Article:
Liquid Intelligent Technologies (LIT) is “a pan-African technology group.” The group was established in 2005 and spans 14 countries, with a focus on sub-Saharan Africa. LIT provides custom digital solutions to private and public businesses across Africa. LIT hopes to utilize its fiber infrastructure to accelerate the accessibility of new innovative technologies and propel digitization in Africa.
Digitization in Africa is vital for the continent’s economic growth. LIT’s extended expansion across 14 countries provides connectivity to small businesses, enterprises and government entities. This enables productivity through several digital solutions that cater to each of their needs.
LIT’s fiber infrastructure reaches more than 100 million people across the continent. This complex network creates new, innovative opportunities by providing accessibility to businesses and individuals across Africa and accelerating the continent’s digital transformation.
In 2021, LIT succeeded in deploying 100,000 kilometers (around 62,000 miles) of fiber infrastructure across Africa. This milestone makes LIT the “largest independent fiber network provider in emerging markets globally.” LIT plans to further accelerate digitization in Africa and create unique opportunities through digital inclusion.
LIT’s Other Achievements
- LIT has provided a high-speed fiber network connection in the city of Mbuji-Mayi in the Democratic Republic of Congo, allowing access to three million people for the very first time.
- LIT has enabled 4G connectivity through “1,500 new mobile network operator tower connections.” It is currently preparing to implement 5G technology, which can reach a speed of up to 100 times more than 4G.
- High-speed internet has basically been absent in the Democratic Republic of Congo in the past decade. The country’s internet access is so limited that it ranked 145th in the world for internet access. LIT’s new extensive fiber infrastructure will allow the DRC to digitally transform along with the rest of Africa.
Broadband Access is a Basic Necessity
Broadband (high-speed) internet access is considered “a basic necessity for economic and human development in both developed and developing countries.” However, only about 35% of people in developing nations have access to the internet in stark contrast to 80% of people in developed economies. The goal is to provide high-speed internet access to all, particularly in rural areas.
The “digital divide” in internet and technology access disproportionately impacts rural areas and the impoverished. Higher internet access in cities compared to developing rural communities hinders shared prosperity and blocks “pathways out of poverty.”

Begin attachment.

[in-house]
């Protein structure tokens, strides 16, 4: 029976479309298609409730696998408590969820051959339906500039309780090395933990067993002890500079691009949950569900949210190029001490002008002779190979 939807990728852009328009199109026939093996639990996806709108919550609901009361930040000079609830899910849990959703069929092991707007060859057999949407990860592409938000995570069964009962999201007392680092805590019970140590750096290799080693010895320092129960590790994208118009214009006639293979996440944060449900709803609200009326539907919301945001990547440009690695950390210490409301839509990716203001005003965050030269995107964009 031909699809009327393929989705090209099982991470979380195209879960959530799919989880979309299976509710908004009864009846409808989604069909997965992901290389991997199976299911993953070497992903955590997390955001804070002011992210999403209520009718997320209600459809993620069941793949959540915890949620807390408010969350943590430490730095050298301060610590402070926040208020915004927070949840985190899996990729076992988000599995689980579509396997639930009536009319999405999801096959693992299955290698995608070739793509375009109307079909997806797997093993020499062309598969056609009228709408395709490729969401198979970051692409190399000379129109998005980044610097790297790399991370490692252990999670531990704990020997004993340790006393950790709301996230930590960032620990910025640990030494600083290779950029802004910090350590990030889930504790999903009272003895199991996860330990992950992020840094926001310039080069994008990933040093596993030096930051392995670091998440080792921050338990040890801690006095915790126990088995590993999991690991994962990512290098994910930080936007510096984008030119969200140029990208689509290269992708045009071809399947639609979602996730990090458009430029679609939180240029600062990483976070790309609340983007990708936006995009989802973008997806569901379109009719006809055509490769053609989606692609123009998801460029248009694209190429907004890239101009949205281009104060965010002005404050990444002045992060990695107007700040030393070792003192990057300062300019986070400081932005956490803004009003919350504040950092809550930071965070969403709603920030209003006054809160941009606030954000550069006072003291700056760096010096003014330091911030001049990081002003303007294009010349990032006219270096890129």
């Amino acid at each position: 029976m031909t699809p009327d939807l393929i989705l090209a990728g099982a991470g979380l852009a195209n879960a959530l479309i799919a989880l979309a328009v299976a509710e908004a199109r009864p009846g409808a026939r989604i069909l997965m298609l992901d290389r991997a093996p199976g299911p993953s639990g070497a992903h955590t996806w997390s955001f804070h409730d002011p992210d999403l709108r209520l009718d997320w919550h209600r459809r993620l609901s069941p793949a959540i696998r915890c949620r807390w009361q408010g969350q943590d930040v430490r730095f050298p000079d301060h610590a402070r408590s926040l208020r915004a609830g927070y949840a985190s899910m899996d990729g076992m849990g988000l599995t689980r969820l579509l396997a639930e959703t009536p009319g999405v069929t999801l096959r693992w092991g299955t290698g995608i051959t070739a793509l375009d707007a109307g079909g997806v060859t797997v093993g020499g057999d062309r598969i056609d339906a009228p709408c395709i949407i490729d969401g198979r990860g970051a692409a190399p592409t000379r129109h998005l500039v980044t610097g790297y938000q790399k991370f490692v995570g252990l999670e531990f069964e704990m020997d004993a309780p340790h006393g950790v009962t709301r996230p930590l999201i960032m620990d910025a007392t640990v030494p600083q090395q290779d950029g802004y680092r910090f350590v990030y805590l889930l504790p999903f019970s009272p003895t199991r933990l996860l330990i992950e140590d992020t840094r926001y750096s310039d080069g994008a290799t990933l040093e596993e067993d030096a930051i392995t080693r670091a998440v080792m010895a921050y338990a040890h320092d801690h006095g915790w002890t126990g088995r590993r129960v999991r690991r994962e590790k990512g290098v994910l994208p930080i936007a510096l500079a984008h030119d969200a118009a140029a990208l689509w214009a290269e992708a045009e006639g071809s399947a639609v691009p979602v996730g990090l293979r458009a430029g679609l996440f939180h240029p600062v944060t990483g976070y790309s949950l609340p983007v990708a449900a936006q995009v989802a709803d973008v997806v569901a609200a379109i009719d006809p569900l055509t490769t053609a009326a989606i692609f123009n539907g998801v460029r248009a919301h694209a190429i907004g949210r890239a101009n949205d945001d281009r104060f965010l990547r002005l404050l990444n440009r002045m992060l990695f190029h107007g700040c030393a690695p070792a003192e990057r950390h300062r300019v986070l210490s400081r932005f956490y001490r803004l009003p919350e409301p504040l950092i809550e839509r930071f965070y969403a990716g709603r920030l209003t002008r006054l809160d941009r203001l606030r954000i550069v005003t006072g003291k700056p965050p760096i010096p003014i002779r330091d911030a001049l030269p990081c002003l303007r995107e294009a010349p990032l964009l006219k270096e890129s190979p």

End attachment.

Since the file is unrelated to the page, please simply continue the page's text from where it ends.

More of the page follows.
Solving this problem could provide “millions of jobs and billions of dollars in revenue” in the years to come. According to the World Bank, increasing internet access from 35% to 75% in developing nations could add up to $2 trillion to their “collective gross domestic product (GDP).” Furthermore, this increase in internet penetration could establish more than 140 million jobs globally.
Access to high-speed internet boosts the economy. It is an essential tool for basic services such as education and healthcare. Further, it provides more opportunities for women’s development and enhances “government transparency and accountability.”
Bringing High-Speed Internet to Africa
The internet plays a vital role in allowing access to educational resources and providing knowledge sharing for students and their teachers. Africa only has a 20% internet penetration and LIT’s mission is to increase this by providing opportunities with its extensive fiber network and accelerating digitization in Africa.
Nic Rudnick, group CEO of LIT, tells Gadget magazine that “By providing access to information, connecting people to businesses everywhere and opening up new markets, the internet can act as an enabler of economic activity and an engine for information sharing.”
With the power of high-speed internet, LIT has helped address the most crucial challenges within “high-potential countries” such as the Democratic Republic of Congo and South Sudan. Digitization in Africa has never been more crucial in what is now a digital era. High-speed internet brings the promise of “peace, state-building, job creation and improved livelihoods.”
– Addison Franklin